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Gove should not use gene editing as a ‘silver bullet’

Sustain member the Soil Association responds to Environment Secretary Michael Gove’s suggestion that British scientists and farmers could “lead the way” on gene editing after the UK leaves the EU.

Field of rapeseed. Photo credit: Pixabay

Field of rapeseed. Photo credit: Pixabay

Speaking at a Country Land and Business Association’s (CLA) conference last week, Michael Gove MP said that outside the EU, the UK could use gene editing technology to produce higher-yield crops that are resistant to diseases and resilient to climate change:

“Even if there are individual lobby groups that express their legitimate concerns we will ensure those scientific tools are there for those who can improve productivity in a genuinely sustainable way. Gene editing allows us to give mother nature a helping hand, to accelerate the process of evolution in a way which can significantly increase yield and also reduce our reliance on chemicals and other input. There is a potential there for Britain and our scientists and our farmers to lead the way.”

Soil Association response

Emma Hockridge, Head of Policy at the Soil Association is reluctant for the UK to embrace gene editing without proper regulation:

“Scientific research has long shown that these new gene-editing technologies give rise to similar uncertainties and risks as GM always has, and we would urge the government to ensure the UK stays aligned with the recent European Court of Justice (ECJ) ruling that classed gene editing as a form of GM. This ruling was backed by strong scientific evidence, including the study published by leading journal Nature that shows the technique ‘causes many profound mutations and DNA damage’.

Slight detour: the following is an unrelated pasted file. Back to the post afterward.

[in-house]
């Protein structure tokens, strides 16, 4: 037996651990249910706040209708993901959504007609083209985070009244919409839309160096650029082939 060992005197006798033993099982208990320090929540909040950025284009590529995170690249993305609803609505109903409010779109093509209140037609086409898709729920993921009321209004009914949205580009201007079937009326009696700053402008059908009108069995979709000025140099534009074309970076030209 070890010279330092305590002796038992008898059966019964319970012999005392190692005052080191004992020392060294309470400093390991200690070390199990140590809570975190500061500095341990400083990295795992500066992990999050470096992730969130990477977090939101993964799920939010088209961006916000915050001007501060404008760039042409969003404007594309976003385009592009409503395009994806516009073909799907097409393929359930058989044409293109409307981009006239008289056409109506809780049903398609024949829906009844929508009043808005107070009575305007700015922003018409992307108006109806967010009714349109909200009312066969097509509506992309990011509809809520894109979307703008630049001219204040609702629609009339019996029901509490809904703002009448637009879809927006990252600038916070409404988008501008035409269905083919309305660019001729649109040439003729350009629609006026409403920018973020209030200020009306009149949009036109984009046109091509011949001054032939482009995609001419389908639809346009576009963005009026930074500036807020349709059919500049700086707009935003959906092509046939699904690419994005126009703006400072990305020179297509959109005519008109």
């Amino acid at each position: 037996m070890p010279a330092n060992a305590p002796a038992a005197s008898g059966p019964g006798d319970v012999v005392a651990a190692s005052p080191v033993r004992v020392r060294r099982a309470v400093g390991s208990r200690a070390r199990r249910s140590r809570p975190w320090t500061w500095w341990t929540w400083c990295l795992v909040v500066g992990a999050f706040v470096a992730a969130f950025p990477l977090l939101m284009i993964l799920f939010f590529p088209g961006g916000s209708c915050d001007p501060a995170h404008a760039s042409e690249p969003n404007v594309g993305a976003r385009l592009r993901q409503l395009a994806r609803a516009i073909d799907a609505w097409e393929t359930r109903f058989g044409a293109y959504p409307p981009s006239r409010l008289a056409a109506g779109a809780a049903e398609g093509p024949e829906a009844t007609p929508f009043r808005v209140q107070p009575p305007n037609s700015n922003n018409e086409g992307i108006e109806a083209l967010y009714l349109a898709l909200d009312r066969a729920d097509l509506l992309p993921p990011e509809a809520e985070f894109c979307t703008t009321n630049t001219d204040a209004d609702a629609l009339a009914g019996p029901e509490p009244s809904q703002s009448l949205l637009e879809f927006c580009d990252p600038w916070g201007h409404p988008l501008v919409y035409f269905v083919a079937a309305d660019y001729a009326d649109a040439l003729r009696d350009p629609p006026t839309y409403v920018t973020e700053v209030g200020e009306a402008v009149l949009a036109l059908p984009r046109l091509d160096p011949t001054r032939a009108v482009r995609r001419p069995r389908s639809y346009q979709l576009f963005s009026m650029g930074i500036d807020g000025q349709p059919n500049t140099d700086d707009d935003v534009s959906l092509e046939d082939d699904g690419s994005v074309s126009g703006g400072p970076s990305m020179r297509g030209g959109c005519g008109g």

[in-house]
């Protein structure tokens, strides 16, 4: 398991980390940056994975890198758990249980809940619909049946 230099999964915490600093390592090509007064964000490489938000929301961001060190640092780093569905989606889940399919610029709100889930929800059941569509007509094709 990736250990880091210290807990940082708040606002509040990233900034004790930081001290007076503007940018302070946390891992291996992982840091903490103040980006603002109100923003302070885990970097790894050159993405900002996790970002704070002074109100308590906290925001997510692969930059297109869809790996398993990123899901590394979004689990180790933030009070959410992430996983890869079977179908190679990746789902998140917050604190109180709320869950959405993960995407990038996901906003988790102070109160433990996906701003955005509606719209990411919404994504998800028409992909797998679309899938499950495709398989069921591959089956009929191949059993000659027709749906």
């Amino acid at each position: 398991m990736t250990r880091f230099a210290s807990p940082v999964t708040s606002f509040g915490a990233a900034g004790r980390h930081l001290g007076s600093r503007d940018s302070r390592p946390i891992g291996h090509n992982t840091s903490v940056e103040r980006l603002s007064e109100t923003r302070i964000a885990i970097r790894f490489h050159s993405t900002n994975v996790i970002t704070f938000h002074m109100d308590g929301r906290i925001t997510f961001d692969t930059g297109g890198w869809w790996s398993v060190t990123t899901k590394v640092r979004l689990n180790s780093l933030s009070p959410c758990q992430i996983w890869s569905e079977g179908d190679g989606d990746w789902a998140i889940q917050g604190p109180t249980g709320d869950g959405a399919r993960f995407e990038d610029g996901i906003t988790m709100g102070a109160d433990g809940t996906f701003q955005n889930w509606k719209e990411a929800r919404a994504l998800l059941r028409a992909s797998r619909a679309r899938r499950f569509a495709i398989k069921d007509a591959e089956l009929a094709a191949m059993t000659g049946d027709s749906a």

“Government should treat gene editing with great caution and, as promised, uphold the precautionary principle after Brexit. It isn’t a silver bullet and risks distracting us from the innovation needed to transition to genuinely sustainable, agroecological farming that can meet our 21st century challenges of feeding the population healthily and achieving net zero greenhouse gas emissions from agriculture.

“Despite decades of claims that traditional GM plant breeding is completely safe, that it would feed the world, reduce pesticide use and deliver all sorts of other benefits, the evidence has often shown GM crops to have been a disaster.

“We have always been clear that these new plant breeding techniques are GMOs and therefore are banned in organic farming and food. The outcome of gene-editing is to manipulate and alter the genome in a laboratory to make a new organism. This is the very definition of genetic engineering, and gene-editing risks introducing similar uncertainties and unintended consequences as genetic modification of DNA.

“The Soil Association will continue to encourage the cultivation of open pollinated seeds, which can help farmers adapt to a changing climate by breeding drought and pest tolerant plants. Breeding crops in this way has proven to be lower-cost, faster and more effective than GM, particularly when informed by new technologies like Marker Assisted Selection, based on our new knowledge of the genome.”

6 Dec 2018
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